November 17, 2012

Take Me Away to...China!



Take Me Away Saturday

Take Me Away showcases fiction, nonfiction, and children's books that take place in a specific country and/or within a specific culture.  Take a trip in books!  Look for where we are going next and places we've traveled at the bottom of the post.

This week we are visiting the country of CHINA.

This is usually where I tell you where the country is, but who doesn't know where China is?  China is the fastest growing economy and is one of the largest populations in the world.  Mandarin is the language to know in the business world.  Add to that China's 6,000 year history and historical consciousness,  its three major religions, its social and political developments, and its enviable understanding and blending of both Western medicine and traditional Chinese healing, you almost don't need to mention the depths and breadths of its literature.  ALMOST.  I didn't suddenly just lose it there.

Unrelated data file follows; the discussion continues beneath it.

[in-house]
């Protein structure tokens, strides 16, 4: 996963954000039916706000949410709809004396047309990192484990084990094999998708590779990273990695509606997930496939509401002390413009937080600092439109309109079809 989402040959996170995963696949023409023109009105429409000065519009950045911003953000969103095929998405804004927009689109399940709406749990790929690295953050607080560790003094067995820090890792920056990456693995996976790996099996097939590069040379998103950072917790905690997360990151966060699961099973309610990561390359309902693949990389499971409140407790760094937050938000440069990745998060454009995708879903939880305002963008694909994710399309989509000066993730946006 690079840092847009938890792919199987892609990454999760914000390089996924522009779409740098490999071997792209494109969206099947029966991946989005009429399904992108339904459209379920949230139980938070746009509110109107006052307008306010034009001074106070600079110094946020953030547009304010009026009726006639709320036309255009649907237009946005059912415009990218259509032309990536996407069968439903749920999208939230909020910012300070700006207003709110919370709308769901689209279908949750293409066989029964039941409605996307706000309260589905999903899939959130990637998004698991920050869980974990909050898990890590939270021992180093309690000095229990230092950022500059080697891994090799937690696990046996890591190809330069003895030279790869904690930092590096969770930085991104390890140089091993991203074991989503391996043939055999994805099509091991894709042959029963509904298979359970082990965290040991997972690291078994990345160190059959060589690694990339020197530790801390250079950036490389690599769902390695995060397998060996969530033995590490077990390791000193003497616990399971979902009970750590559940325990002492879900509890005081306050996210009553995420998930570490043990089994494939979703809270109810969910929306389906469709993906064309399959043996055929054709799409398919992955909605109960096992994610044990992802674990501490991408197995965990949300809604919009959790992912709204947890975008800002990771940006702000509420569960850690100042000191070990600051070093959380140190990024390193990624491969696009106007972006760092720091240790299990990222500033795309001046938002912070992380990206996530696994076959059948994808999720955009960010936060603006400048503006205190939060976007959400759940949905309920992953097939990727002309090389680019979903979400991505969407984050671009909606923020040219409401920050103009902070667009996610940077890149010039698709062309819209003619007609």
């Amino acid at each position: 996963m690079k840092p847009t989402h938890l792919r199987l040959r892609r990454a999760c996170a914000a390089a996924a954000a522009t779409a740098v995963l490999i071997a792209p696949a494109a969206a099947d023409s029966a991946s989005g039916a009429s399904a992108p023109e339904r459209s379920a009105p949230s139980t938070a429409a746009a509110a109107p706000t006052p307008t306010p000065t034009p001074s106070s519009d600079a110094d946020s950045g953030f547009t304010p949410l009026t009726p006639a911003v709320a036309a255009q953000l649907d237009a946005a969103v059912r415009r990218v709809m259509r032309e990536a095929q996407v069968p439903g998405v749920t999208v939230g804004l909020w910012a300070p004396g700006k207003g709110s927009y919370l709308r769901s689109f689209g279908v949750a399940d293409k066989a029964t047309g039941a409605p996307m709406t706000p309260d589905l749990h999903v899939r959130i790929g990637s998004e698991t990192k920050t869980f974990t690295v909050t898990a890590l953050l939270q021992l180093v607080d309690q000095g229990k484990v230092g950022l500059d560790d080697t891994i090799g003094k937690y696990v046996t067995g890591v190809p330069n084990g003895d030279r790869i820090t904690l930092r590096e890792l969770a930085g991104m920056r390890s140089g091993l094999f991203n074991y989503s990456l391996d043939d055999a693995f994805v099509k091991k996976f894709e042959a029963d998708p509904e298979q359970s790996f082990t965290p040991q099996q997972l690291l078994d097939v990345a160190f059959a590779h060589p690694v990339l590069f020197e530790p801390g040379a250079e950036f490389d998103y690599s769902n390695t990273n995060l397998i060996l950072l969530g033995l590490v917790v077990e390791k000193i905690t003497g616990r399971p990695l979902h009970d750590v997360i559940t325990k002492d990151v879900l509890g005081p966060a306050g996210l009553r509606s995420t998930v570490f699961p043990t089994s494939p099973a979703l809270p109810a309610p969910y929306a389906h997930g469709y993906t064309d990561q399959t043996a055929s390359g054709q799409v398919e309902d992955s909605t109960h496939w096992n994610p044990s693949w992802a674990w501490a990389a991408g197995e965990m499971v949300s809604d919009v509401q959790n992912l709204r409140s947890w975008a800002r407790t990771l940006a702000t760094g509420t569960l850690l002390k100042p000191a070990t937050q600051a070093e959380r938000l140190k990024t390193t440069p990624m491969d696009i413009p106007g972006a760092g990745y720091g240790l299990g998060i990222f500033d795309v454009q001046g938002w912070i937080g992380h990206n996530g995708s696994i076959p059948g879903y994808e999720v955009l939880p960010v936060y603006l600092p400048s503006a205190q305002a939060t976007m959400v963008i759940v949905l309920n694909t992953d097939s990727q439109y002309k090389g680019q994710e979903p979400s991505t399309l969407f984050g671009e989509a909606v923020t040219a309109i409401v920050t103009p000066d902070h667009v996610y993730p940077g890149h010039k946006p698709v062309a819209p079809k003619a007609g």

Here are some pictures of China:

Beijing's Forbidden City

Chinese Rice Fields

Nanjing Road, Shanghai

Yu Yeon Teahouses

(There is a list of  the countries and cultures visited in past Take Me Away posts at the bottom of this post. Check them out and discover some good books to read and recommend some, too!)


FICTION SELECTIONS:



In the small southern China town of Chin-kiang, in the last days of the nineteenth century, two young girls bump heads and become thick as thieves. Willow is the only child of a destitute family. Pearl is the headstrong daughter of Christian missionaries-and will grow up to become Pearl S. Buck, Nobel Prize-winning writer and activist. This unlikely pair becomes lifelong friends, confiding their beliefs and dreams, experiencing love and motherhood, and eventually facing civil war and exile. Pearl of China brings new color to the remarkable life of Pearl S. Buck, illuminated by the sweep of history and an intimate, unforgettable friendship.